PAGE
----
Due to being gone for a speaking gig over the weekend and then celebrating Easter, I'm sharing a throwback post with you today. This article first appeared on the Chronicle of Higher Education's blog network on January 30, 2012. It was in my first year at Grand Valley State University, which explains some of the context.
Since moving to west Michigan in July, my family and I have been living in an apartment while our house in Indiana sits on the market. This is the first time since 2001 that we’ve spent longer than six months in a rental property. Sunday morning, as we woke up to find that we’d been buried in snow overnight (as per usual in west Michigan), I realized that the home ownership habit runs pretty deep with me.
When I looked out the door and saw the image you see in the photo, I naturally grabbed the snow shovel, walked out the door, and started clearing off the walkway and the van. I got some curious looks from my neighbors, as if to say: What are you doing? We are paying rent not to have to do stuff like this. And it’s true: The apartment manager usually comes through shortly after a snowfall and clears off the walkways. Usually. But who knows? Maybe he won’t come today. And anyhow, even though I don’t technically own the apartment, I do have a sense of ownership about it, and it just seems the right thing to clear off not only my walkway but also my neighbor’s. Some of my neighbors, on the other hand, take the renters‘ approach and prefer to let the guy they’re paying do the job — whether or not it actually gets done.
The difference between an ownership and a rental mindset is one that we educators encounter all the time with our students. Students engage in one kind of mindset or the other in our classes. The rental mindset says, I am paying the rent, and as long as I pay, I expect the management to take care of my needs. The ownership mindset says, on the other hand, I am invested in this, and although some things are not my responsibility (like plowing the city streets or running the fire department), I choose to take responsibility for myself because it matters to me.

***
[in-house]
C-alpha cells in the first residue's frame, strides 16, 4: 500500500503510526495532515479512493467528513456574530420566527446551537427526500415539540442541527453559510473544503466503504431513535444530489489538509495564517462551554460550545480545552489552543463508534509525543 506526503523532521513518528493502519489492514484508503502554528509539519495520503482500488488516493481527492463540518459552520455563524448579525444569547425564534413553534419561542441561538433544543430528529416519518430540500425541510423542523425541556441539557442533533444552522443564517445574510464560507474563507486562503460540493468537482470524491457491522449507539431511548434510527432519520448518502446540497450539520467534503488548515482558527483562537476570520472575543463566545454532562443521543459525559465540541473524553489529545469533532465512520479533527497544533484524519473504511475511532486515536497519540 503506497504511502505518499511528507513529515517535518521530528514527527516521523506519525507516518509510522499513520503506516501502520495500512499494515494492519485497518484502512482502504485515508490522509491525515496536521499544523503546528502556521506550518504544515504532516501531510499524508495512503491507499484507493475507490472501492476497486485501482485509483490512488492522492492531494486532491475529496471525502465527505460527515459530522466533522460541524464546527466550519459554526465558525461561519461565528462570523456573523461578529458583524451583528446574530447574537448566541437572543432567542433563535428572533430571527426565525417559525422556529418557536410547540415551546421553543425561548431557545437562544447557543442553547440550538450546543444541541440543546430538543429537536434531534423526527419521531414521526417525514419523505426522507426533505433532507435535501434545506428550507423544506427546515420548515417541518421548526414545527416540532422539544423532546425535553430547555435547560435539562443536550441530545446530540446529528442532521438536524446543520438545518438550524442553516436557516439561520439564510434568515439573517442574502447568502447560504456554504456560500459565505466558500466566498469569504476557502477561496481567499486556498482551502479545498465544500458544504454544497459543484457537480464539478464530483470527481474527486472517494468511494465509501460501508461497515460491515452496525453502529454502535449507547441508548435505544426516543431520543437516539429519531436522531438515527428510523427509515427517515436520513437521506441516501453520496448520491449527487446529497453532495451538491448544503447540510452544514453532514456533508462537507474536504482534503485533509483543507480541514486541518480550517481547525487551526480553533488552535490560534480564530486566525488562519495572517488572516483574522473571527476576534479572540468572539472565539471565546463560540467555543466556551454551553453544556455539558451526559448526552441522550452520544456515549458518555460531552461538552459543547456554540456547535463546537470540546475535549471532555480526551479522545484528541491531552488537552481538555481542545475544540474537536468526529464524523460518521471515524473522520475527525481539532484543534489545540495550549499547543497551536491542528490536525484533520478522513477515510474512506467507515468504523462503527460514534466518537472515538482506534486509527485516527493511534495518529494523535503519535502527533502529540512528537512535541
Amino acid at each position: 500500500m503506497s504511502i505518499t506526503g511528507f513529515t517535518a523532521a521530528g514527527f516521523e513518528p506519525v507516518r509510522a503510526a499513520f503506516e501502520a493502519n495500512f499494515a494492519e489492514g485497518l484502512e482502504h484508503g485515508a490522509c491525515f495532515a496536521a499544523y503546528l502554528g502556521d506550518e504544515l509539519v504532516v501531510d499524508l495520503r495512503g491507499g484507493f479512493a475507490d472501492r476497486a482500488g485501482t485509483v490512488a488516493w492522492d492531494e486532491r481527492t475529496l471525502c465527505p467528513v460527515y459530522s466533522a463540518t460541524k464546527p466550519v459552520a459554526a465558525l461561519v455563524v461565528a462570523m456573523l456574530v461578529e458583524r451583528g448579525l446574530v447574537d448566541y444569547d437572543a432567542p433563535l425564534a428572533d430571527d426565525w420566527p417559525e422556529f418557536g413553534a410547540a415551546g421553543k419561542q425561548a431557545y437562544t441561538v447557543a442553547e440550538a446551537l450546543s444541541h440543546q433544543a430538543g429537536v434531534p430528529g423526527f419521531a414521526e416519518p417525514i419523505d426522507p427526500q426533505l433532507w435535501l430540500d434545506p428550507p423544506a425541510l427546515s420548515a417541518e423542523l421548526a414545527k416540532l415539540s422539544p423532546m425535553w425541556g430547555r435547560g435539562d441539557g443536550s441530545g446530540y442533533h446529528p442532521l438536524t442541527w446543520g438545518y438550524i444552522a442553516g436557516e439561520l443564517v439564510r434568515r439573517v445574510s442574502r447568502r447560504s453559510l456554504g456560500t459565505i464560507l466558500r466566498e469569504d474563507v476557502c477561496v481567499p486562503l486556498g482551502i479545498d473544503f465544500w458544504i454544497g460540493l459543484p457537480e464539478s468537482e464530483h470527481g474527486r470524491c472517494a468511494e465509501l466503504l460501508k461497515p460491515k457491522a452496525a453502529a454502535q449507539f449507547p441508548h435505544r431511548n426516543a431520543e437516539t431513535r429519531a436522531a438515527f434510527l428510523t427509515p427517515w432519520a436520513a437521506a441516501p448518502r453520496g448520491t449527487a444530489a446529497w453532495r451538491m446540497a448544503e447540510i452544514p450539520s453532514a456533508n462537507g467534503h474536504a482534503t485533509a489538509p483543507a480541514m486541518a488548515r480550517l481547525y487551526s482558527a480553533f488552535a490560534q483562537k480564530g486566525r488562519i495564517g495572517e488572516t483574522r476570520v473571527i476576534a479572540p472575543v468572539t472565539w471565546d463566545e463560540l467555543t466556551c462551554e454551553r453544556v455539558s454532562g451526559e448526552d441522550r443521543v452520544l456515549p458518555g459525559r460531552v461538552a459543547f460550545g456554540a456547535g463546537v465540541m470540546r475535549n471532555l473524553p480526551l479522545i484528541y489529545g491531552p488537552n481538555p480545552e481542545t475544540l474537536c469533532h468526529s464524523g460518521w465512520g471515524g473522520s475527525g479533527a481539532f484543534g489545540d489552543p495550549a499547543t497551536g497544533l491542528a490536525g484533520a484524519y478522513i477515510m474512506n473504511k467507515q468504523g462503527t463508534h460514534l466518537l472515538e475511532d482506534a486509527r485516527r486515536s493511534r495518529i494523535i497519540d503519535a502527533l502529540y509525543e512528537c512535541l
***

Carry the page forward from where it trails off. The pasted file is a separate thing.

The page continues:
We want students to own, not rent, their education. Ultimately, which kind of mindset students adopt is a choice that only they can make. But while we can’t make students take ownership (just like you can’t make people move out of an apartment into a house), we can make the decision to choose ownership easier or harder through the choices we, as instructors, make when we design classes and learning experiences.
For example, rather than dictating what content students learn in a course, we can instead design courses around clearly-stated learning objectives and give students some latitude as to how they will show us they’ve mastered those objectives. For instance, in the computer workshop in Calculus 3 this past week, I wanted students to use Mathematica to investigate how parameter values affect the behavior of a curve in 3-space. I could have done this by giving students a single vector function with two parameters to study. But instead, I gave three options and had each working group choose one. By giving just a little bit of free choice, students gained a little bit of a stake in the process and thus a little bit of ownership. The object of the course is not to “cover material” — it’s to meet learning objectives, and by letting students choose how they want to do this, they are shoveling their own walkways in an educational sense.
We can also encourage ownership by moving away from instructional designs and methods that promote dependency on the “manager” for “services”. I’m thinking primarily of lecture. Lecture has its uses in certain cases, but it’s clear that a lecture-based course wants the learner-instructor relationship to be primarily one-way. The instructor is paid to produce, and the students consume — it’s a renter’s paradise. But it’s an unsustainable practice for students, who will all be moving into positions in life where they are supposed to be the producers. Some students come into a lecture course with an ownership mindset — like I came into my apartment — and so they naturally take ownership of their learning. But if the goal is to get all students incrementally closer to ownership, a model that disincentivizes ownership is not going to succeed. However, if we choose instructional models that promote student responsibility — like the inverted classroom, peer instruction, or project-based learning — even in small amounts, then we are moving in the right direction.